Liddy on the HookersThere's a theory of Watergate that the burglary was about the Nixon crew's desire to get the names of certain johns who were high-ranking Democrats.
I'm sure the burglars would have been delighted with any information they managed to steal along those lines, Gordon Liddy, in Will, notes (pre-Watergate) the flaw to this theory: that Republicans already knew that pursuing the hooker angle would mean mutually assured destruction:
I had had relatively few dealings with [John] Dean, most of the matters that concerned us mutually being handled through Jack Caulfield... Caulfield had let me know that he had obtained, for Dean, Xaviera (Happy Hooker) Hollander's appointment book and other materials, but said they were useless to either Democrats or Republicans because so many prominent members of both parties were represented in them they would cancel each other out in a political "balance of terror."
Now get a load of Liddy's description of John Dean whom he has a vendetta against to this day and indeed to whom he preposterously assigns the entire blame for Watergate:
Dean entered and sat down with a bare minimum of social pleasantries. His clothing was young lawyer conservative in contrast to the length of his hair, which he'd combed forward to cover a receding hairline. The rest was piled up on top of his ears and hanging shaggily down over the collar of his suit coat, its light blond color similar to that of a competitive swimmer who spends five hours a day in a pool full of heavily chlorinated water. No glasses adorned his youthful, ferretlike face.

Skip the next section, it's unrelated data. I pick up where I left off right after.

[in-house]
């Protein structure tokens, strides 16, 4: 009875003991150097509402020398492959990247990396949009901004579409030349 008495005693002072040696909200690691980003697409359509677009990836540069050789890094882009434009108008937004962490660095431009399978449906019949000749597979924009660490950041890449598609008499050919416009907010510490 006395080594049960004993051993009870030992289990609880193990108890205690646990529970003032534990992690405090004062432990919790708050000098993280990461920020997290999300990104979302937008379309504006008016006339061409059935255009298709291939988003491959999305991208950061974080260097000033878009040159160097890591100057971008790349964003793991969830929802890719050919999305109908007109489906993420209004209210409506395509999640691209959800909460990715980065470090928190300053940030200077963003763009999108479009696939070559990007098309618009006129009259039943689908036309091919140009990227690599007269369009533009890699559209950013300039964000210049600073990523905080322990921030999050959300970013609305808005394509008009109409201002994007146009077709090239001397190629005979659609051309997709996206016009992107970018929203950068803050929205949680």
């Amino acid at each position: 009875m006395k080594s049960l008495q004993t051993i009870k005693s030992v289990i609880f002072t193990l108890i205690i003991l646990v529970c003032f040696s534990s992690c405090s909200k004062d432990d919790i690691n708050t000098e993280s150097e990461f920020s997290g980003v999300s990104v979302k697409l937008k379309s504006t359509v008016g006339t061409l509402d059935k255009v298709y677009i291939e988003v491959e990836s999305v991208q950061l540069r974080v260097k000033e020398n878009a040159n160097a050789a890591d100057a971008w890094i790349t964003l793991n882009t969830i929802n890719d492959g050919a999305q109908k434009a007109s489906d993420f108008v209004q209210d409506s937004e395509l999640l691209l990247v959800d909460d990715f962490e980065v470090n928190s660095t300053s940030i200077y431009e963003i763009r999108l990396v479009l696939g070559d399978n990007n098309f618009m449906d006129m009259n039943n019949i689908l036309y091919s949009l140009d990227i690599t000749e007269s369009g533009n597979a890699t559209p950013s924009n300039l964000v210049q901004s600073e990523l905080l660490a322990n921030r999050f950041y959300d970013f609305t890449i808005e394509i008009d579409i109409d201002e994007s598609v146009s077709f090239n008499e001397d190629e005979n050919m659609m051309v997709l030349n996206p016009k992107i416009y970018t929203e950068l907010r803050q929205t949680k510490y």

Got it? Dean was a vain (comb-over), weasel-faced, pseudo-conservative, who wore the right clothes but whose hair gave away his foppish, treasonous ways (remember Liddy's remarks about his own children's crew cuts a few posts back: hair style is plainly for Liddy a major signifier of someone's ideological tilt). Subtle bit of foreshadowing there, Gordo.